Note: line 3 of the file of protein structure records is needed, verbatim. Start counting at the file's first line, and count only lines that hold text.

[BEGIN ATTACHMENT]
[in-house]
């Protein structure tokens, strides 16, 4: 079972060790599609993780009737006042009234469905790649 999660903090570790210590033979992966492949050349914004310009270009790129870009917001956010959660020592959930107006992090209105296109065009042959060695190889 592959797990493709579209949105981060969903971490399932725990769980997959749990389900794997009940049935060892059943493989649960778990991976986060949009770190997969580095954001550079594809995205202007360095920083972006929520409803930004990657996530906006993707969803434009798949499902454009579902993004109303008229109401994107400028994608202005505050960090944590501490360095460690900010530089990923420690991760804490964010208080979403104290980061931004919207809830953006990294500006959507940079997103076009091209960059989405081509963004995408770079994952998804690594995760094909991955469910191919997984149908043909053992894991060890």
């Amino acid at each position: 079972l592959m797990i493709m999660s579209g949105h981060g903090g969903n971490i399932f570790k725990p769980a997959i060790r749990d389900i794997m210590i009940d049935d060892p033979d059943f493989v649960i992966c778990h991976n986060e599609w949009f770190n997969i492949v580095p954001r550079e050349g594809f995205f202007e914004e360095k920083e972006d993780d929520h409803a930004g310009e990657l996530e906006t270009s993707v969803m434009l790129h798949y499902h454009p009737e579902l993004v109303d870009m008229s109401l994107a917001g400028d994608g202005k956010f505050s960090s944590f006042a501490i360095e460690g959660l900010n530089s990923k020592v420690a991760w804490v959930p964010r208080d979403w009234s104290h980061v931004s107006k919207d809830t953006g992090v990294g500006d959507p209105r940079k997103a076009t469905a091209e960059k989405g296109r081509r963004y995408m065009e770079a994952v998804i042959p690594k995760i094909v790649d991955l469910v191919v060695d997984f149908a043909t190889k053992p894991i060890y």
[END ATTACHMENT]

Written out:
């Amino acid at each position: 079972l592959m797990i493709m999660s579209g949105h981060g903090g969903n971490i399932f570790k725990p769980a997959i060790r749990d389900i794997m210590i009940d049935d060892p033979d059943f493989v649960i992966c778990h991976n986060e599609w949009f770190n997969i492949v580095p954001r550079e050349g594809f995205f202007e914004e360095k920083e972006d993780d929520h409803a930004g310009e990657l996530e906006t270009s993707v969803m434009l790129h798949y499902h454009p009737e579902l993004v109303d870009m008229s109401l994107a917001g400028d994608g202005k956010f505050s960090s944590f006042a501490i360095e460690g959660l900010n530089s990923k020592v420690a991760w804490v959930p964010r208080d979403w009234s104290h980061v931004s107006k919207d809830t953006g992090v990294g500006d959507p209105r940079k997103a076009t469905a091209e960059k989405g296109r081509r963004y995408m065009e770079a994952v998804i042959p690594k995760i094909v790649d991955l469910v191919v060695d997984f149908a043909t190889k053992p894991i060890y």